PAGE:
The artwork is terrific at capturing poses, but limp when it comes to heroic action.  Worse, the plot and dialogue showcases nothing that might be honestly called heroism. There’s no heroic struggle here, no genuine effort exerted to overcome and win.  Villainy, forever in the form of White men, is a pushover, submitting to the new feminized normal.

This feminized normal, in turn, is actually freakish, entitled, and without honor.  It’s telling that the male villain, the Absorbing Man, is betrayed by his long-time partner Thundra.  Telling too that She-Thor still strikes an adversary that has surrendered.

There is also no moral ambiguity here as was coming of Iron Age comics, just the SJW’s absolute moral certainty in their rightness.  The action is all tongue-in-cheek, but the politics are absolutely earnest.  Whatever the subtext of “realistic” modern sex or racial politics, these bloodless, struggle-free stories are essentially fairy tales.

If this isn’t Iron Age-superhero storytelling, what should we call it?  I’m tempted to jettison the metal metaphor entirely, and just call this is the HIV Age of Comics: infected as a result of their own degeneracy, they’re susceptible to any social contagion.  Progress!

The Lead Age of Comics

If we want to follow tradition, however, I guess we should stick with a metal.  Because we live in an age that acts as a reverse Philosopher’s Stone, transforming the valuable to the shoddy or poisonous, the beautiful to the ugly, the strong into the weak, I volunteer lead (emphasis mine):

Lead is a metal that preferentially replaces other metals in your body, like the iron, calcium, and zinc you need to function. […] The element causes nervous system damage in babies and children, resulting in developmental delays, organ damage, and reduced intelligence. Lead doesn’t do adults any favors either, affecting blood pressure, cognitive ability, and fertility.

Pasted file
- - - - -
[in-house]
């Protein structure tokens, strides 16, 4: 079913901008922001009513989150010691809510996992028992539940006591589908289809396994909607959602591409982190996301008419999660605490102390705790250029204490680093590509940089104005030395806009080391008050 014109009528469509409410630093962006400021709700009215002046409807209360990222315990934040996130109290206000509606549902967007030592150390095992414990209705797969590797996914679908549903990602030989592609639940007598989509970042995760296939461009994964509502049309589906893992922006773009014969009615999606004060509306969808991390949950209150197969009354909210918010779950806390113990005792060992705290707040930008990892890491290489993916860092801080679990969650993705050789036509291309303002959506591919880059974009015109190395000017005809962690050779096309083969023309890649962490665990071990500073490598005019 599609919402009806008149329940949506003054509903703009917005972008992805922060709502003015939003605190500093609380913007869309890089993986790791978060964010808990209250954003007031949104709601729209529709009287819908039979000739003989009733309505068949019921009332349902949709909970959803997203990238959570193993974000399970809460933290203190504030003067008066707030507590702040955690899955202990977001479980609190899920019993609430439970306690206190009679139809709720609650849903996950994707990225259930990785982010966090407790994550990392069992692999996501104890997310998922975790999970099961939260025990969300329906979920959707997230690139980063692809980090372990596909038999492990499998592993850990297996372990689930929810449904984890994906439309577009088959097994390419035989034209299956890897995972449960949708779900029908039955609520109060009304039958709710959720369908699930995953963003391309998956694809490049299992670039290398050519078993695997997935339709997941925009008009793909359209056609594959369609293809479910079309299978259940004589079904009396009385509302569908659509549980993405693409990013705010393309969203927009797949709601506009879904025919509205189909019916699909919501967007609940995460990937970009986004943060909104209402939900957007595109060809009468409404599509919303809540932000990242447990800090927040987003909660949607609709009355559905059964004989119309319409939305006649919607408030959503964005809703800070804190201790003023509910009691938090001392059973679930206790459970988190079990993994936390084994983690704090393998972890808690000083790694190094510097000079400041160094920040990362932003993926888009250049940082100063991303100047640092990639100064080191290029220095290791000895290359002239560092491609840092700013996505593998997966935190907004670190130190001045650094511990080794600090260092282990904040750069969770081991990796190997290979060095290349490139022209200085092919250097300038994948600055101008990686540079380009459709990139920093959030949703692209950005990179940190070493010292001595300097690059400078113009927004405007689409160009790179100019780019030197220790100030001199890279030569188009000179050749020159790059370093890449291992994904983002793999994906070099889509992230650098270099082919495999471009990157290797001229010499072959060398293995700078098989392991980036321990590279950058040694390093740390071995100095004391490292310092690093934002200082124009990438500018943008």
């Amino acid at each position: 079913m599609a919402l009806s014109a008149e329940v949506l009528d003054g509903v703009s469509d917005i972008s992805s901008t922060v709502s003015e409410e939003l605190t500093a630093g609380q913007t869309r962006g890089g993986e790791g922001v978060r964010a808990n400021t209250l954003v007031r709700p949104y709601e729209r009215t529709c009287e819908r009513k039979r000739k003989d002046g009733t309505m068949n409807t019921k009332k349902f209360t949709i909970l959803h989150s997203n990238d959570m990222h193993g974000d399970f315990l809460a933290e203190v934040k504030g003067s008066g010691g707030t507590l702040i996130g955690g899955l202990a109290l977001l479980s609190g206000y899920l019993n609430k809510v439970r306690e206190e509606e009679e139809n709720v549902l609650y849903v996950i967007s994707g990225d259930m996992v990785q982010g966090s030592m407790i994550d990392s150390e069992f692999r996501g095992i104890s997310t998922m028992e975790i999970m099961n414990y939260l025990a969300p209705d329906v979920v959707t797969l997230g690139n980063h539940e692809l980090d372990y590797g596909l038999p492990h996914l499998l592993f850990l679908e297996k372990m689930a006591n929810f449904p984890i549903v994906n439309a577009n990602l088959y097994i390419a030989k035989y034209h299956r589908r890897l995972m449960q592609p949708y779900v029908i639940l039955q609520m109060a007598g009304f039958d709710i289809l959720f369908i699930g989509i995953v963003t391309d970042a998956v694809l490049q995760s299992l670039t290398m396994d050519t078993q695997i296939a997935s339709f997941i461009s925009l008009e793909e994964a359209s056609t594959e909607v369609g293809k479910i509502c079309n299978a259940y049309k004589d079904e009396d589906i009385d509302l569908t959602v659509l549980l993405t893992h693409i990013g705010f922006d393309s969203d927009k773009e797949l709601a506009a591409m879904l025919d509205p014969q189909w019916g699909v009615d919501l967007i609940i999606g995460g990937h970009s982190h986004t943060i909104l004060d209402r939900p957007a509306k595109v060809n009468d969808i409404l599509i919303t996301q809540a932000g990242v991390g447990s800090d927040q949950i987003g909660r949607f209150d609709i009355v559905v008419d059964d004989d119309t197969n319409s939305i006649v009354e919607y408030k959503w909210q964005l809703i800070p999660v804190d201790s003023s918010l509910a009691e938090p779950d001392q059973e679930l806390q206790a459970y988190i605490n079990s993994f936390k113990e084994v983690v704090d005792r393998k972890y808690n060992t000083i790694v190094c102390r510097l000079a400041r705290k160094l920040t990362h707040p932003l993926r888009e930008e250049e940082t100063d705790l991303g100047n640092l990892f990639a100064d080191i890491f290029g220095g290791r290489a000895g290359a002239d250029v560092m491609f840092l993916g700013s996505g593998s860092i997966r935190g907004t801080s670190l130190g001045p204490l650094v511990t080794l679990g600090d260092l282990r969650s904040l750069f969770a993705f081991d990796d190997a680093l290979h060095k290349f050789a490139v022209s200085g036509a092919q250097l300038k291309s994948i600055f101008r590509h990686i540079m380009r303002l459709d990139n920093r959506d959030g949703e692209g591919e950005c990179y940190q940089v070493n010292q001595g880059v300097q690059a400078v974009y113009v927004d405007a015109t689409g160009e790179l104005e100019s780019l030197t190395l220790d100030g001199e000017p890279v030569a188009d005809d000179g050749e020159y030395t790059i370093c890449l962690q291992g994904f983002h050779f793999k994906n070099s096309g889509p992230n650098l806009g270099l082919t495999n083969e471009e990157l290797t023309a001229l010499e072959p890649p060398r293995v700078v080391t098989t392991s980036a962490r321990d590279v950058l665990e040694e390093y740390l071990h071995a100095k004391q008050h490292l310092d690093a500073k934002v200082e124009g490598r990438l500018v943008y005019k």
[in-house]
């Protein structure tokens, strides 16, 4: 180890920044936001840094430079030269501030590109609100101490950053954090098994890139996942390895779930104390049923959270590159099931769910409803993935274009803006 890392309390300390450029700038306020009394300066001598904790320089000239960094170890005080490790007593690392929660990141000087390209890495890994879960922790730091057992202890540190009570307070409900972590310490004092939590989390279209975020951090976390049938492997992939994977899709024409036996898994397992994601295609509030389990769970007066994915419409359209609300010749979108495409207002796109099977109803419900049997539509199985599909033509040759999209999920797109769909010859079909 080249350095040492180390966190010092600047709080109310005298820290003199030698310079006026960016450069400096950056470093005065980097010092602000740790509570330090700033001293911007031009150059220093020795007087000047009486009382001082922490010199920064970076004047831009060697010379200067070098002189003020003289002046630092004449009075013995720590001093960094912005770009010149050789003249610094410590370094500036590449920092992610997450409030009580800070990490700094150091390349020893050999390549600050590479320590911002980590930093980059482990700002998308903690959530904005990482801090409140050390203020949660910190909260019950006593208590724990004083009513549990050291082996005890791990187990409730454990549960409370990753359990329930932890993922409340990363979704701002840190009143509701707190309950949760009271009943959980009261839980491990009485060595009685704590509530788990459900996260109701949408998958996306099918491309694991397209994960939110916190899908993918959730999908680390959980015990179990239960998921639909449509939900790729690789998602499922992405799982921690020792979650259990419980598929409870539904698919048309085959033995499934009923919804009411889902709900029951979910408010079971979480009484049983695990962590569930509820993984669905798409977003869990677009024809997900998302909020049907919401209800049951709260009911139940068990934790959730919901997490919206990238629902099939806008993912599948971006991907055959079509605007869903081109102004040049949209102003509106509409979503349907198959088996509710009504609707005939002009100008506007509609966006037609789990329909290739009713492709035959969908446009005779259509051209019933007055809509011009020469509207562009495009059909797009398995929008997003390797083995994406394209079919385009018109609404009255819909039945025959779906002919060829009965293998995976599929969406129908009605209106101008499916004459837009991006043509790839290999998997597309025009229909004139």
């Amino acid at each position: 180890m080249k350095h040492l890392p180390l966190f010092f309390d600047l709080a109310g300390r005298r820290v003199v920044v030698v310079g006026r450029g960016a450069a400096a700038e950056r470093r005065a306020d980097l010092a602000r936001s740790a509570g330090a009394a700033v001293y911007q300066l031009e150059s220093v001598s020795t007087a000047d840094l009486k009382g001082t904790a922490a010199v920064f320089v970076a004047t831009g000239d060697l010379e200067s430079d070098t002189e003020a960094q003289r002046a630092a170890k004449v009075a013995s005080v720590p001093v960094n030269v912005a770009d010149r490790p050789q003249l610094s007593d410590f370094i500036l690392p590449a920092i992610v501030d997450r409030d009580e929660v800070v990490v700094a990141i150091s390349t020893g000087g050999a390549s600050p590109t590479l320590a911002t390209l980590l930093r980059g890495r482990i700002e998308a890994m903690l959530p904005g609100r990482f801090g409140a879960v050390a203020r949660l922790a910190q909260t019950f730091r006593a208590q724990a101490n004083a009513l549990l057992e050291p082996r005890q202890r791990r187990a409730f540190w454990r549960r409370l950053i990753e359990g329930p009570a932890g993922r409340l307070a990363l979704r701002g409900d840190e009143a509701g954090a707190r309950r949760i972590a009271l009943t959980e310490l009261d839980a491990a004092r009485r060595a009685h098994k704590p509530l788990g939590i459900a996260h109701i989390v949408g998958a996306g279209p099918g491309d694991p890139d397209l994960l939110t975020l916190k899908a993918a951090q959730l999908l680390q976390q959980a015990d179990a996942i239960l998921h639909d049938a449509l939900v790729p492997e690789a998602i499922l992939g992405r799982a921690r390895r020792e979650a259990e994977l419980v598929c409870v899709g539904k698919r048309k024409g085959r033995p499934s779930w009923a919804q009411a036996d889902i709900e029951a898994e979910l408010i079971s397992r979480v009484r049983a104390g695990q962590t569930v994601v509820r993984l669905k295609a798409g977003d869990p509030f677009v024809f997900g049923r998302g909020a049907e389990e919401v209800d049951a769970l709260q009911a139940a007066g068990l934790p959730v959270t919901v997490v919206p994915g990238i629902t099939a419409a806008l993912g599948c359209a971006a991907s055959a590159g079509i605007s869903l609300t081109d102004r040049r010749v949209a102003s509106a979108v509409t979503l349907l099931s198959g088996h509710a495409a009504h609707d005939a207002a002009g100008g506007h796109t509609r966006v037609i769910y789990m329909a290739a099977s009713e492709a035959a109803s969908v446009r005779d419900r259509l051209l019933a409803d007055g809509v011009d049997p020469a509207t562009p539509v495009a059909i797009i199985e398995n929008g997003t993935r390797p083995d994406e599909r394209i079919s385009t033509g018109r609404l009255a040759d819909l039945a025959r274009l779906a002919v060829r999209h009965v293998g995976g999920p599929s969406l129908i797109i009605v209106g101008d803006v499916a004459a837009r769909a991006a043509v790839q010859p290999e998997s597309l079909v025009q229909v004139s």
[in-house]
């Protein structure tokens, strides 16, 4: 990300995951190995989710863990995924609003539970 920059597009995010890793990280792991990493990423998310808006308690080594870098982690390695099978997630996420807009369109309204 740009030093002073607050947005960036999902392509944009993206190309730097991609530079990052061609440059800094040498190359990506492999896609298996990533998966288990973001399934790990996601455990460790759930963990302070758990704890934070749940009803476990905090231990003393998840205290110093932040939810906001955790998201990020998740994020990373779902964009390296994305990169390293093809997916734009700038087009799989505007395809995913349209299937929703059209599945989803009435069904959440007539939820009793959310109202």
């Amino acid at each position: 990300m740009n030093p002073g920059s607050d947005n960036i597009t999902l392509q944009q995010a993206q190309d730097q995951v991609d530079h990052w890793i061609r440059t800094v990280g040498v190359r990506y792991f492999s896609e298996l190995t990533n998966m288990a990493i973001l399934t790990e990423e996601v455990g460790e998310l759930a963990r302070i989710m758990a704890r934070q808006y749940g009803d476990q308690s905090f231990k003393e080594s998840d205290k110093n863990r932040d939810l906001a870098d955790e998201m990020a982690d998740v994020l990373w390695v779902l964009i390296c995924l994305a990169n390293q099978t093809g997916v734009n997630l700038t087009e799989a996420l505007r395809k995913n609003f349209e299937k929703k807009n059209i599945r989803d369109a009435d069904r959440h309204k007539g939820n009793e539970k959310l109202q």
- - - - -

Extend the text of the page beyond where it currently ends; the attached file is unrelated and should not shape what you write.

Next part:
Lead is a good metaphor for Current Year comics.  Leads replaces parts of you just like the comic book industry has been substituting its old White male heroes with Black and female versions.  Similarly, Social Justice Warriorism has replaced any traditional idea of heroism.

It causes developmental delays, which captures the stunted, childish wish-casting we find in any SJW comics plot.  Additionally, lead is a soft metal, again appropriate for these people’s physical and mental weakness.

Lead also affects blood pressure, and fertility, which symbolically captures the anger and general physical unfitness of most comic book writing and reading bugmen.

(There’s a cheap joke that could be made about how both lead and modern comics also affect cognitive ability, but I find most comic book writers and readers are actually very intelligent.  It’s just that, if they are White and male, their thinking has been warped.  Which make sense: it takes a lot of mental energy to rationalize that self/own-group hate is somehow a good thing.)

Taking it together, the Lead Age is broadly outlined below:

Lead Age Comics

  • Starting around 2010(?)
  • Different races and females substituting White male heroes
  • Social issues and current events at the forefront; supervillains easily defeated
  • Stories are mainly vehicles for social/political commentary
  • Violence and action are unrealistic, often bordering on the silly
  • Dialogue is self-referential, meta; focuses on relationships
  • Heroes and storylines moralize constantly
  • Type (race, sex, etc.) trumps individuality
  • Traditional society illegitimate (racist, homophobic, etc.)
  • Authority legitimate to extent it agrees with Social Justice orthodoxy
  • New heroes are typically female or minority, and have powers/costumes inspired by older (White male) heroes
  • New heroes assumed to be excellent at their roles without the struggle and tragedy common to Gold, Silver, Bronze and Iron Age hero origins.

Does it have to be this way? Kurt Busiek in his intro to Astro City’s first volume said something to the effect that the point of deconstructing things ought to be finding ways to put them back together better.  He was talking about bleak, Iron Age comic books, but the same logic is applicable here.